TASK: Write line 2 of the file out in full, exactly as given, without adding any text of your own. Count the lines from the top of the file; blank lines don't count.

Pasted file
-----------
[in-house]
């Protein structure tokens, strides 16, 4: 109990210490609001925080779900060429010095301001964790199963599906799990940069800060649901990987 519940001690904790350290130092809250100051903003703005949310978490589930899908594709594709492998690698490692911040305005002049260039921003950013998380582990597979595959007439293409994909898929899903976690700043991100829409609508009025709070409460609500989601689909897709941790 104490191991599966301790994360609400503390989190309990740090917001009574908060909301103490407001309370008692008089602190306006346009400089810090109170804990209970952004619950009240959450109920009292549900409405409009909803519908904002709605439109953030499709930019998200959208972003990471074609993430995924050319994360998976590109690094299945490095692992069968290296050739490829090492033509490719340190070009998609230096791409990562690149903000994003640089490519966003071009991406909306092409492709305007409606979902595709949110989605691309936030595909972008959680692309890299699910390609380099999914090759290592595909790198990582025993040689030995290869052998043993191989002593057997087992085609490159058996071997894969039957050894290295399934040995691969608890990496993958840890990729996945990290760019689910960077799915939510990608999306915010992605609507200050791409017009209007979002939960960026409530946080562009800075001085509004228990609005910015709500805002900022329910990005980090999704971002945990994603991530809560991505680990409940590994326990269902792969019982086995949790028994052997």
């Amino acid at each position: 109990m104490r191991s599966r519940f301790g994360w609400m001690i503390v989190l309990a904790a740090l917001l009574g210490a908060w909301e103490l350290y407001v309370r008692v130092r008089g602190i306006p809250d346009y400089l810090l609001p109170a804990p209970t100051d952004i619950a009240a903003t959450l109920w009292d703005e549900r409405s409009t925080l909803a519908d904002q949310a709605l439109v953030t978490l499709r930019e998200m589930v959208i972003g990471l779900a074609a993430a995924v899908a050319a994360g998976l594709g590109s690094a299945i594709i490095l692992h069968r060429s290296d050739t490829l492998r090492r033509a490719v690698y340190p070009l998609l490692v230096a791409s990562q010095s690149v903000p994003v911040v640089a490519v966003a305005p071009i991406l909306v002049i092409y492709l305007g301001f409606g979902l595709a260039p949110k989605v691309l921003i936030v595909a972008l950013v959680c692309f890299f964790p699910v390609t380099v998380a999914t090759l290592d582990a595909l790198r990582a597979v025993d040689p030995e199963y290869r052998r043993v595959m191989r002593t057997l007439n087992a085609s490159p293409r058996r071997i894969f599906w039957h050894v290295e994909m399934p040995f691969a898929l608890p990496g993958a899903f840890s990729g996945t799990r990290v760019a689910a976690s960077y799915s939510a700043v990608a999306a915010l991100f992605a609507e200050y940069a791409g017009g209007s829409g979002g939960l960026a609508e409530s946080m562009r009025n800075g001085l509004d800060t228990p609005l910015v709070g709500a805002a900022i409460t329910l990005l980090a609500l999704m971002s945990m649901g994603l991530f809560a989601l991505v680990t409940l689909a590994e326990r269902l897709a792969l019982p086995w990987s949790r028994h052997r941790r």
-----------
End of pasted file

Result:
């Protein structure tokens, strides 16, 4: 109990210490609001925080779900060429010095301001964790199963599906799990940069800060649901990987 519940001690904790350290130092809250100051903003703005949310978490589930899908594709594709492998690698490692911040305005002049260039921003950013998380582990597979595959007439293409994909898929899903976690700043991100829409609508009025709070409460609500989601689909897709941790 104490191991599966301790994360609400503390989190309990740090917001009574908060909301103490407001309370008692008089602190306006346009400089810090109170804990209970952004619950009240959450109920009292549900409405409009909803519908904002709605439109953030499709930019998200959208972003990471074609993430995924050319994360998976590109690094299945490095692992069968290296050739490829090492033509490719340190070009998609230096791409990562690149903000994003640089490519966003071009991406909306092409492709305007409606979902595709949110989605691309936030595909972008959680692309890299699910390609380099999914090759290592595909790198990582025993040689030995290869052998043993191989002593057997087992085609490159058996071997894969039957050894290295399934040995691969608890990496993958840890990729996945990290760019689910960077799915939510990608999306915010992605609507200050791409017009209007979002939960960026409530946080562009800075001085509004228990609005910015709500805002900022329910990005980090999704971002945990994603991530809560991505680990409940590994326990269902792969019982086995949790028994052997």